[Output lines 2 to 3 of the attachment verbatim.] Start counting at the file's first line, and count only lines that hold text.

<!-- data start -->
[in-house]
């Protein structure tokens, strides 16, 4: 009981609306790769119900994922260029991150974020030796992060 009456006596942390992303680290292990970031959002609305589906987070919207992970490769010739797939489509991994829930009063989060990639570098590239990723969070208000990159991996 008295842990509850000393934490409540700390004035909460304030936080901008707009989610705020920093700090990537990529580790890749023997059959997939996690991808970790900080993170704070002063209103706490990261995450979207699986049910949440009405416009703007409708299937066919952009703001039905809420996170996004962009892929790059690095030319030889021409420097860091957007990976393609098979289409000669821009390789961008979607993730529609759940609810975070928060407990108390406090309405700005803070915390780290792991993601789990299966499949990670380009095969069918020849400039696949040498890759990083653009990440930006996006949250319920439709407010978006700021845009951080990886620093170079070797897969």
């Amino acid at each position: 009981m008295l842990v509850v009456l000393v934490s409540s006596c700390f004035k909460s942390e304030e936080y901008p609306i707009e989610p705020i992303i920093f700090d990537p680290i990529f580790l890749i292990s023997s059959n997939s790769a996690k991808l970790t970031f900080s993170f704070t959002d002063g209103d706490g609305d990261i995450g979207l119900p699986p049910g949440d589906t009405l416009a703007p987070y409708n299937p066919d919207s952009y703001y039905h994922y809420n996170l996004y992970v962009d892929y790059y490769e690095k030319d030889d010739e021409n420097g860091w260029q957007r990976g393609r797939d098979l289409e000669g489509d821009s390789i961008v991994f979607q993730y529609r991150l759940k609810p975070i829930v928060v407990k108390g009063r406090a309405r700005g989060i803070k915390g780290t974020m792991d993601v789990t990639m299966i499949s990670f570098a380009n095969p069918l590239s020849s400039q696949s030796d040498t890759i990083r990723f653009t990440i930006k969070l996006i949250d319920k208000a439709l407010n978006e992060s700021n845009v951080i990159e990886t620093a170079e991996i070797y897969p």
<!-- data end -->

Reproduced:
């Protein structure tokens, strides 16, 4: 009981609306790769119900994922260029991150974020030796992060 009456006596942390992303680290292990970031959002609305589906987070919207992970490769010739797939489509991994829930009063989060990639570098590239990723969070208000990159991996 008295842990509850000393934490409540700390004035909460304030936080901008707009989610705020920093700090990537990529580790890749023997059959997939996690991808970790900080993170704070002063209103706490990261995450979207699986049910949440009405416009703007409708299937066919952009703001039905809420996170996004962009892929790059690095030319030889021409420097860091957007990976393609098979289409000669821009390789961008979607993730529609759940609810975070928060407990108390406090309405700005803070915390780290792991993601789990299966499949990670380009095969069918020849400039696949040498890759990083653009990440930006996006949250319920439709407010978006700021845009951080990886620093170079070797897969």
């Amino acid at each position: 009981m008295l842990v509850v009456l000393v934490s409540s006596c700390f004035k909460s942390e304030e936080y901008p609306i707009e989610p705020i992303i920093f700090d990537p680290i990529f580790l890749i292990s023997s059959n997939s790769a996690k991808l970790t970031f900080s993170f704070t959002d002063g209103d706490g609305d990261i995450g979207l119900p699986p049910g949440d589906t009405l416009a703007p987070y409708n299937p066919d919207s952009y703001y039905h994922y809420n996170l996004y992970v962009d892929y790059y490769e690095k030319d030889d010739e021409n420097g860091w260029q957007r990976g393609r797939d098979l289409e000669g489509d821009s390789i961008v991994f979607q993730y529609r991150l759940k609810p975070i829930v928060v407990k108390g009063r406090a309405r700005g989060i803070k915390g780290t974020m792991d993601v789990t990639m299966i499949s990670f570098a380009n095969p069918l590239s020849s400039q696949s030796d040498t890759i990083r990723f653009t990440i930006k969070l996006i949250d319920k208000a439709l407010n978006e992060s700021n845009v951080i990159e990886t620093a170079e991996i070797y897969p």